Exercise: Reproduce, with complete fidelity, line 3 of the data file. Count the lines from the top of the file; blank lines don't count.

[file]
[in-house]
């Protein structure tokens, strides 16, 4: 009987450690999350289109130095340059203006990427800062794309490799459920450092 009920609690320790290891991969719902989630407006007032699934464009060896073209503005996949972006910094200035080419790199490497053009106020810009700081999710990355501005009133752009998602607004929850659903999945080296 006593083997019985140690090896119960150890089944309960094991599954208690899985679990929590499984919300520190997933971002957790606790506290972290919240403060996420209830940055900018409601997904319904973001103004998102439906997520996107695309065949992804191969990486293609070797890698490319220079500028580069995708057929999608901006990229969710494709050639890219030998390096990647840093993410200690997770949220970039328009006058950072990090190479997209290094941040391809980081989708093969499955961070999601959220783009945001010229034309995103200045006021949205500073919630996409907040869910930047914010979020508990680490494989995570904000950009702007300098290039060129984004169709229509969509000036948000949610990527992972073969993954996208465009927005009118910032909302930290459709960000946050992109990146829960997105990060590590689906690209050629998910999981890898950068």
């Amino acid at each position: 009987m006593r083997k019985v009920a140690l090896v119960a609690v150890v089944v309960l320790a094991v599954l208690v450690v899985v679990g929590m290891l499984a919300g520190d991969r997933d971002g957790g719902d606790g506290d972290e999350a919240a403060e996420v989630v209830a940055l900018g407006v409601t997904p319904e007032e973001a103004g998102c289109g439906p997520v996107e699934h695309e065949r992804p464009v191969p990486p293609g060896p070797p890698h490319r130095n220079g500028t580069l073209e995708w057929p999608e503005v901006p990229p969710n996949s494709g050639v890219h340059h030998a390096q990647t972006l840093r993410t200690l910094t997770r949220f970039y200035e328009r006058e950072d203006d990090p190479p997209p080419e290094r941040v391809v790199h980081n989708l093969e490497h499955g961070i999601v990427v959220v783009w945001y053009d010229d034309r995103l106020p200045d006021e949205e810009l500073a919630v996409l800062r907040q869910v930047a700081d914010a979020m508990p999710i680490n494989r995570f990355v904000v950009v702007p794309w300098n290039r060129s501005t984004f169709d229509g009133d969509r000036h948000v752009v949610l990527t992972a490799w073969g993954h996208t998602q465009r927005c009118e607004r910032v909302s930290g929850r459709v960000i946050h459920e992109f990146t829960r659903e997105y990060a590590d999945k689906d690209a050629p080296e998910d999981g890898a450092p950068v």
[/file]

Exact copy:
């Amino acid at each position: 009987m006593r083997k019985v009920a140690l090896v119960a609690v150890v089944v309960l320790a094991v599954l208690v450690v899985v679990g929590m290891l499984a919300g520190d991969r997933d971002g957790g719902d606790g506290d972290e999350a919240a403060e996420v989630v209830a940055l900018g407006v409601t997904p319904e007032e973001a103004g998102c289109g439906p997520v996107e699934h695309e065949r992804p464009v191969p990486p293609g060896p070797p890698h490319r130095n220079g500028t580069l073209e995708w057929p999608e503005v901006p990229p969710n996949s494709g050639v890219h340059h030998a390096q990647t972006l840093r993410t200690l910094t997770r949220f970039y200035e328009r006058e950072d203006d990090p190479p997209p080419e290094r941040v391809v790199h980081n989708l093969e490497h499955g961070i999601v990427v959220v783009w945001y053009d010229d034309r995103l106020p200045d006021e949205e810009l500073a919630v996409l800062r907040q869910v930047a700081d914010a979020m508990p999710i680490n494989r995570f990355v904000v950009v702007p794309w300098n290039r060129s501005t984004f169709d229509g009133d969509r000036h948000v752009v949610l990527t992972a490799w073969g993954h996208t998602q465009r927005c009118e607004r910032v909302s930290g929850r459709v960000i946050h459920e992109f990146t829960r659903e997105y990060a590590d999945k689906d690209a050629p080296e998910d999981g890898a450092p950068v």